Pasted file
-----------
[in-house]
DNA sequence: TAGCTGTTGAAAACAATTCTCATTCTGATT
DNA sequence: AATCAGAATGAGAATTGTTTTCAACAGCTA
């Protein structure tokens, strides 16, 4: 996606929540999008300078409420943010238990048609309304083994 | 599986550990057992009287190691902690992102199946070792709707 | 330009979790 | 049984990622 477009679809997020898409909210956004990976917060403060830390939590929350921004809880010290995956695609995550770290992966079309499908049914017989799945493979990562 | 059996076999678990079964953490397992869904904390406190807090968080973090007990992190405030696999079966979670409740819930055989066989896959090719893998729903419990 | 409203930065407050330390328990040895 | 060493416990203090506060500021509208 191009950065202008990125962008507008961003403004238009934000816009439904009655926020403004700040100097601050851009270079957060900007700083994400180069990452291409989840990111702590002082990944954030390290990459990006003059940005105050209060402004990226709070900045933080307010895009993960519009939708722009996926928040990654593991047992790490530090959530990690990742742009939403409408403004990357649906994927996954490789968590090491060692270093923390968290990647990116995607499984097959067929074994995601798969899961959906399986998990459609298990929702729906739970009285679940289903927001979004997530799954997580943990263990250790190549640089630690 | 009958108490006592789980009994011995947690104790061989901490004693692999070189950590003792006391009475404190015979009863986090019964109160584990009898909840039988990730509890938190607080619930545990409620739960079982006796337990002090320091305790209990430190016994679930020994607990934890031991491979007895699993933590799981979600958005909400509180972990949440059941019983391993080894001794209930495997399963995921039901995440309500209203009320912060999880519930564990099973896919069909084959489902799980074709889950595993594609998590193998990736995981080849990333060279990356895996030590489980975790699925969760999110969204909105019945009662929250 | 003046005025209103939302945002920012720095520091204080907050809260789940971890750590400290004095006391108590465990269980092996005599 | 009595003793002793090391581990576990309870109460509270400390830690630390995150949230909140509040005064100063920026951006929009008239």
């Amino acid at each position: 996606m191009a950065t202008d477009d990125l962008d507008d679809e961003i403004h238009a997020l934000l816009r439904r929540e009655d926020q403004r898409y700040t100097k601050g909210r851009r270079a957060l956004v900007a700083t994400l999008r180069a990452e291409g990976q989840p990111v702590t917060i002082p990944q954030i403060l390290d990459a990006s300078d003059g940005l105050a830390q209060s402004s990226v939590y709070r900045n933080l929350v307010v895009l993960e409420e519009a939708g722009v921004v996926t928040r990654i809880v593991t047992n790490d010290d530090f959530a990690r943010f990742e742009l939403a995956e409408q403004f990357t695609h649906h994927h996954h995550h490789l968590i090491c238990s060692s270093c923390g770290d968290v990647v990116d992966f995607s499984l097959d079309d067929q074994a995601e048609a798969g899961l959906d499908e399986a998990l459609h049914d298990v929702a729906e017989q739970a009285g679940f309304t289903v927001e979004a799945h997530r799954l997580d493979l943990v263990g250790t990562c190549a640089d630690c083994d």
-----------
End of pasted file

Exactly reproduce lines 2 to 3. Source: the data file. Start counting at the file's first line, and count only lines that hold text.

DNA sequence: TAGCTGTTGAAAACAATTCTCATTCTGATT
DNA sequence: AATCAGAATGAGAATTGTTTTCAACAGCTA